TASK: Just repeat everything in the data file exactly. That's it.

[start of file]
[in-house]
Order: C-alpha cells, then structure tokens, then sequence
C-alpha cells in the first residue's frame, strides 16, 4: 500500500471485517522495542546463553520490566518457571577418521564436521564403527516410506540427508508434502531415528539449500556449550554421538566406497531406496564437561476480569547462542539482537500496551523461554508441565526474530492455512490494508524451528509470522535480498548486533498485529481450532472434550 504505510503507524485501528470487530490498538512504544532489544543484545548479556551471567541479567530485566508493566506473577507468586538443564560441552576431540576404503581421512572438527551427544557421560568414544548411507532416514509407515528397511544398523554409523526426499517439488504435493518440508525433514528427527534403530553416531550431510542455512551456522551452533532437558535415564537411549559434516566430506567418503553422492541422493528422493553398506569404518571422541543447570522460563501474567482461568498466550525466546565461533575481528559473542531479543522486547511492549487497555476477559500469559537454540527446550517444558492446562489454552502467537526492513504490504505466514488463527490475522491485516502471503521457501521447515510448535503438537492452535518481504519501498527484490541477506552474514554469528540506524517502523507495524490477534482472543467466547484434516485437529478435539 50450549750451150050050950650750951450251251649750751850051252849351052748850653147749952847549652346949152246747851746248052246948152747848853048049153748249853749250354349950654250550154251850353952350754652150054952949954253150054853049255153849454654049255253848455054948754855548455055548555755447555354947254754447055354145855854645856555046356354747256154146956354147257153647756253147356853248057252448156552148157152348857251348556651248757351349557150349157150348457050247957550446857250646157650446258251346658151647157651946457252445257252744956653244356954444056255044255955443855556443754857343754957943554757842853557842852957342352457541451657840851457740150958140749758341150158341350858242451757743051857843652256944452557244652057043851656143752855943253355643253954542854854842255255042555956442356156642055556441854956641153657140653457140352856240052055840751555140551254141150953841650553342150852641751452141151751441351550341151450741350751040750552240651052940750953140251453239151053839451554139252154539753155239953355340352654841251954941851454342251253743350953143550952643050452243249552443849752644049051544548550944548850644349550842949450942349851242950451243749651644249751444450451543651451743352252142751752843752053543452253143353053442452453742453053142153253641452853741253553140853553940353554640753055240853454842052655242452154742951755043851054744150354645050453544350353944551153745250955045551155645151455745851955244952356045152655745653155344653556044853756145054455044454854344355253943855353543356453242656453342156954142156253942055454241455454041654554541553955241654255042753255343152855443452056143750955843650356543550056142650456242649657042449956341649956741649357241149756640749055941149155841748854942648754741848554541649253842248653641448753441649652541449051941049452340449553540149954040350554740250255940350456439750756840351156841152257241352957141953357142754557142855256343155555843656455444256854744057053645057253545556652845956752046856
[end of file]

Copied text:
[in-house]
Order: C-alpha cells, then structure tokens, then sequence
C-alpha cells in the first residue's frame, strides 16, 4: 500500500471485517522495542546463553520490566518457571577418521564436521564403527516410506540427508508434502531415528539449500556449550554421538566406497531406496564437561476480569547462542539482537500496551523461554508441565526474530492455512490494508524451528509470522535480498548486533498485529481450532472434550 504505510503507524485501528470487530490498538512504544532489544543484545548479556551471567541479567530485566508493566506473577507468586538443564560441552576431540576404503581421512572438527551427544557421560568414544548411507532416514509407515528397511544398523554409523526426499517439488504435493518440508525433514528427527534403530553416531550431510542455512551456522551452533532437558535415564537411549559434516566430506567418503553422492541422493528422493553398506569404518571422541543447570522460563501474567482461568498466550525466546565461533575481528559473542531479543522486547511492549487497555476477559500469559537454540527446550517444558492446562489454552502467537526492513504490504505466514488463527490475522491485516502471503521457501521447515510448535503438537492452535518481504519501498527484490541477506552474514554469528540506524517502523507495524490477534482472543467466547484434516485437529478435539 50450549750451150050050950650750951450251251649750751850051252849351052748850653147749952847549652346949152246747851746248052246948152747848853048049153748249853749250354349950654250550154251850353952350754652150054952949954253150054853049255153849454654049255253848455054948754855548455055548555755447555354947254754447055354145855854645856555046356354747256154146956354147257153647756253147356853248057252448156552148157152348857251348556651248757351349557150349157150348457050247957550446857250646157650446258251346658151647157651946457252445257252744956653244356954444056255044255955443855556443754857343754957943554757842853557842852957342352457541451657840851457740150958140749758341150158341350858242451757743051857843652256944452557244652057043851656143752855943253355643253954542854854842255255042555956442356156642055556441854956641153657140653457140352856240052055840751555140551254141150953841650553342150852641751452141151751441351550341151450741350751040750552240651052940750953140251453239151053839451554139252154539753155239953355340352654841251954941851454342251253743350953143550952643050452243249552443849752644049051544548550944548850644349550842949450942349851242950451243749651644249751444450451543651451743352252142751752843752053543452253143353053442452453742453053142153253641452853741253553140853553940353554640753055240853454842052655242452154742951755043851054744150354645050453544350353944551153745250955045551155645151455745851955244952356045152655745653155344653556044853756145054455044454854344355253943855353543356453242656453342156954142156253942055454241455454041654554541553955241654255042753255343152855443452056143750955843650356543550056142650456242649657042449956341649956741649357241149756640749055941149155841748854942648754741848554541649253842248653641448753441649652541449051941049452340449553540149954040350554740250255940350456439750756840351156841152257241352957141953357142754557142855256343155555843656455444256854744057053645057253545556652845956752046856